As I’ve noted in the past, the “tools not toys” line of attack against iOS and Android devices was not at all effective for BlackBerry when it tried it out back in 2012 as part of its “Be Bold” campaign. However, it looks as though Microsoft hasn’t learned the lessons of history because it’s now employing the exact same strategy to sell its Windows 8 tablets.
Freelance tech writer Steven Aquino has snapped a picture of a new ad for Windows tablets that is without a doubt drifting into the dreaded “tools not toys” territory. The ad features a girl with a Windows tablet at her side that’s showing her search results for Mozart. It’s accompanied by the caption, “Honestly, I need more than just a toy.”
The question you have to ask yourself is, “To whom is Microsoft targeting this ad?” Unless there has been a resurgent youth interest in Mozart lately, it’s more likely that it’s being targeted at school administrators and not students. And herein lies the fatal flaw in Microsoft’s overall marketing pitch.
You see, this isn’t an isolated incident when it comes to Microsoft pushing the “tools not toys” line. Recall that during the Surface 2 launch this past fall, Surface product manager Panos Panay said that Microsoft’s goal with the Surface has been “to create a product that people can buy and get away from just consumption” and thus help people “get away from their iPad or tablet and be more productive.” We’ve also seen Microsoft deploy similar “tools-not-toys”-style messages in its ads blasting both the iPads and Chromebooks.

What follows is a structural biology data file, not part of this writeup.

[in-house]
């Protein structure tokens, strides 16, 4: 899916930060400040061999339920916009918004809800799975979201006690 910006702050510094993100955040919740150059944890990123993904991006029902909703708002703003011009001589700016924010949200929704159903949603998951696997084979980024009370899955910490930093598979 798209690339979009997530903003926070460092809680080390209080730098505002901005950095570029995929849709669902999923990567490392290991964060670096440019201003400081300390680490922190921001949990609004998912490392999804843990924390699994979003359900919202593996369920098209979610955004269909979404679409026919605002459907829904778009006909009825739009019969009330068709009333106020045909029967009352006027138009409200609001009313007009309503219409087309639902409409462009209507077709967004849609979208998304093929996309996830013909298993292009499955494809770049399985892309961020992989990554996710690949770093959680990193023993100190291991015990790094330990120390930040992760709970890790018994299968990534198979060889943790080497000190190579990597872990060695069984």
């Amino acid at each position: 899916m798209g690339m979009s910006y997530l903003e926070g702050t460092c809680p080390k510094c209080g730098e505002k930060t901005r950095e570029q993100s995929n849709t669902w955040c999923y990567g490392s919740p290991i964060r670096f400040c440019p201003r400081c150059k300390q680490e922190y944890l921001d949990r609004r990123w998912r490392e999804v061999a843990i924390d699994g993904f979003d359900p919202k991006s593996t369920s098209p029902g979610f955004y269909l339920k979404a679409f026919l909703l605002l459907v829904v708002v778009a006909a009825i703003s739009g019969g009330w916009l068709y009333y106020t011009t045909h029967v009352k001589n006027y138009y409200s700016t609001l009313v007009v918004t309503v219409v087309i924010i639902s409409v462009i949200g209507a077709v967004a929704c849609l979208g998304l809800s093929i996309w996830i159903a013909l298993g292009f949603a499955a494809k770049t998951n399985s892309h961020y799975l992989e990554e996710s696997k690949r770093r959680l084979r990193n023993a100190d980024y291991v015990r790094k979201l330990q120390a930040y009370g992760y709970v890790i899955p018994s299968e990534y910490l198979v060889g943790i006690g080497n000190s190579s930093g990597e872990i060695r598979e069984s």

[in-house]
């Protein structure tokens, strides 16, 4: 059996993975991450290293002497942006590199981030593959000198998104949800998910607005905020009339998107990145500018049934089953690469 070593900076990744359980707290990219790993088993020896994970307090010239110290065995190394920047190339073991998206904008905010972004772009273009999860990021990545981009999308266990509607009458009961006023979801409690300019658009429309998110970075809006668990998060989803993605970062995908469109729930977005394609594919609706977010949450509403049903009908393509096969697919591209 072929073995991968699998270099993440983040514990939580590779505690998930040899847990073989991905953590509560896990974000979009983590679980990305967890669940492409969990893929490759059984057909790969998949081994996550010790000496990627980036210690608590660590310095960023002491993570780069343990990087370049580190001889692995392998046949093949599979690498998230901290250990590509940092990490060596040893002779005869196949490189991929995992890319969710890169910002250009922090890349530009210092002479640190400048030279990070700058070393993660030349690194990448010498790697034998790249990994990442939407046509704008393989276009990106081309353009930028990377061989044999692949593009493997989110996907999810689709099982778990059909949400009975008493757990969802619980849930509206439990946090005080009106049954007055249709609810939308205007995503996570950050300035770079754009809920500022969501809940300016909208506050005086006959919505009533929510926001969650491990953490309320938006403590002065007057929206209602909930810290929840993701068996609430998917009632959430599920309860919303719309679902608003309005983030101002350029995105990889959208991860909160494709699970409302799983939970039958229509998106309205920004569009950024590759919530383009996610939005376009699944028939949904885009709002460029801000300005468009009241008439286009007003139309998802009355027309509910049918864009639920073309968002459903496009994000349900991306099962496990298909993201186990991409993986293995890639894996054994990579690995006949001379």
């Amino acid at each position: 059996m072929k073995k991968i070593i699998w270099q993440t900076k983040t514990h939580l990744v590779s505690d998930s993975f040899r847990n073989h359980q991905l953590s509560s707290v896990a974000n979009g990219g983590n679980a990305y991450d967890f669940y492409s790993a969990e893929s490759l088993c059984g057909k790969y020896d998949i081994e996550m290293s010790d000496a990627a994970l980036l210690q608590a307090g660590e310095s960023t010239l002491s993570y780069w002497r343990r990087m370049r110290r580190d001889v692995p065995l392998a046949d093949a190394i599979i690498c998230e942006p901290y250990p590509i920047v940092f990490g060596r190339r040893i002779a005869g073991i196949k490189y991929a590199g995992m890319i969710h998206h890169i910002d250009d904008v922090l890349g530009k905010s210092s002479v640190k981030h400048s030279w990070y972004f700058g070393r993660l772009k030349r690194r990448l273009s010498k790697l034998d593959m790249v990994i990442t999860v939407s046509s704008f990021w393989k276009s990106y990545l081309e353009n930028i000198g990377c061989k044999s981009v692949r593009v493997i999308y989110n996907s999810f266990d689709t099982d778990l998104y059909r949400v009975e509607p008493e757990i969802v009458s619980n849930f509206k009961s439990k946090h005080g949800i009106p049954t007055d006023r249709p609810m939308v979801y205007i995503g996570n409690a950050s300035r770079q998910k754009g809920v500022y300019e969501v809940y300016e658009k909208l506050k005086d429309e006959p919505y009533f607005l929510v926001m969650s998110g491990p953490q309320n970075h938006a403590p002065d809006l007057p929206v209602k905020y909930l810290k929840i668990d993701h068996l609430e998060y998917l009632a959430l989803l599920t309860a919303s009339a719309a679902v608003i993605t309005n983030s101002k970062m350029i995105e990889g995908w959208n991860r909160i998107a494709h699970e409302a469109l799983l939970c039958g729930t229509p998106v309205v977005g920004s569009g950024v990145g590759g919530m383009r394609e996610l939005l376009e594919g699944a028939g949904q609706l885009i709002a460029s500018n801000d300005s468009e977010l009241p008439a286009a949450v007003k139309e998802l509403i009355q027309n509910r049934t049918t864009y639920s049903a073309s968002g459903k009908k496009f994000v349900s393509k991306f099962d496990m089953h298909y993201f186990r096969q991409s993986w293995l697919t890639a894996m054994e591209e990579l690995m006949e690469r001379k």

Why is Microsoft sticking with a strategy that BlackBerry has shown to be a dud? Well it helps to remember that Microsoft has been a company that for years has made its living selling products through IT departments that would then distribute those products to their workforces. This worked very well while Microsoft’s monopoly on the desktop operating system made it the only game in town as far as computing platforms went.
But the rise of iOS and Android smartphones and tablets, along with IT departments’ embrace of bring-your-own-device policies, has flipped the relationship around: iOS and Android are using consumers to gain traction in the enterprise while Microsoft is still trying to use the enterprise to gain traction with consumers. As Ben Bajarin notes, Microsoft is essentially “disguising an IT marketing campaign as a consumer campaign,” which he thinks is a sign that “they don’t get it.”
Of course, Microsoft does know how to sell things directly to consumers, it just needs to do it more consistently. The company’s Xbox One ads have on the whole been excellent and the Nokia Lumia 1020 ad showing off the device’s camera was one of my favorite smartphone ads of 2013. But if Microsoft continues to think that “tools not toys” will make it more competitive with iOS and Android then it’s in for a rude awakening.